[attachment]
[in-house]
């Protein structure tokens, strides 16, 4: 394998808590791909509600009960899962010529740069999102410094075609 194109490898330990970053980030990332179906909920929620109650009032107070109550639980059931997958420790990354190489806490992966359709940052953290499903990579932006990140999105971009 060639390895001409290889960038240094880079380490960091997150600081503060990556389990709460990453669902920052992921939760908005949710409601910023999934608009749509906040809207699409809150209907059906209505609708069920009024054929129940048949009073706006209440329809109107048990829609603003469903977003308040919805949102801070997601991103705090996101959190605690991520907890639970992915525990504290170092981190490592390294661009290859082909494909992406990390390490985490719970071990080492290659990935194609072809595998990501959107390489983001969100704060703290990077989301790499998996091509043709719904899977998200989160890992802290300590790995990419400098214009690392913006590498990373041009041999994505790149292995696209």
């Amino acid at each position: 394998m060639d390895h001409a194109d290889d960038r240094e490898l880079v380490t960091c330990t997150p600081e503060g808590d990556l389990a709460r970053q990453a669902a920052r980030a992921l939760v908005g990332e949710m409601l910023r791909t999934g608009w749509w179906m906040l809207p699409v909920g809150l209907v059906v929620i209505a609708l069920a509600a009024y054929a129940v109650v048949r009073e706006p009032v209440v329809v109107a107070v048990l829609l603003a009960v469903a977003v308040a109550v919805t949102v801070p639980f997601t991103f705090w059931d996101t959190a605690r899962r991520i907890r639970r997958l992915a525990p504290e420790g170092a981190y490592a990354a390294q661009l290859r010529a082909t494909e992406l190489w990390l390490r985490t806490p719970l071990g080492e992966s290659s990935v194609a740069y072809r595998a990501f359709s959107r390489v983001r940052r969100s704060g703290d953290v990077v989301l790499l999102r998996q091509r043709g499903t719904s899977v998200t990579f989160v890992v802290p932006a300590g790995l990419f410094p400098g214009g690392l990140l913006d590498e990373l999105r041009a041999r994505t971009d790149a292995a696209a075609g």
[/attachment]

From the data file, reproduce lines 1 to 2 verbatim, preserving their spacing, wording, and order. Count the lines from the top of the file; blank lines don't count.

[in-house]
């Protein structure tokens, strides 16, 4: 394998808590791909509600009960899962010529740069999102410094075609 194109490898330990970053980030990332179906909920929620109650009032107070109550639980059931997958420790990354190489806490992966359709940052953290499903990579932006990140999105971009 060639390895001409290889960038240094880079380490960091997150600081503060990556389990709460990453669902920052992921939760908005949710409601910023999934608009749509906040809207699409809150209907059906209505609708069920009024054929129940048949009073706006209440329809109107048990829609603003469903977003308040919805949102801070997601991103705090996101959190605690991520907890639970992915525990504290170092981190490592390294661009290859082909494909992406990390390490985490719970071990080492290659990935194609072809595998990501959107390489983001969100704060703290990077989301790499998996091509043709719904899977998200989160890992802290300590790995990419400098214009690392913006590498990373041009041999994505790149292995696209």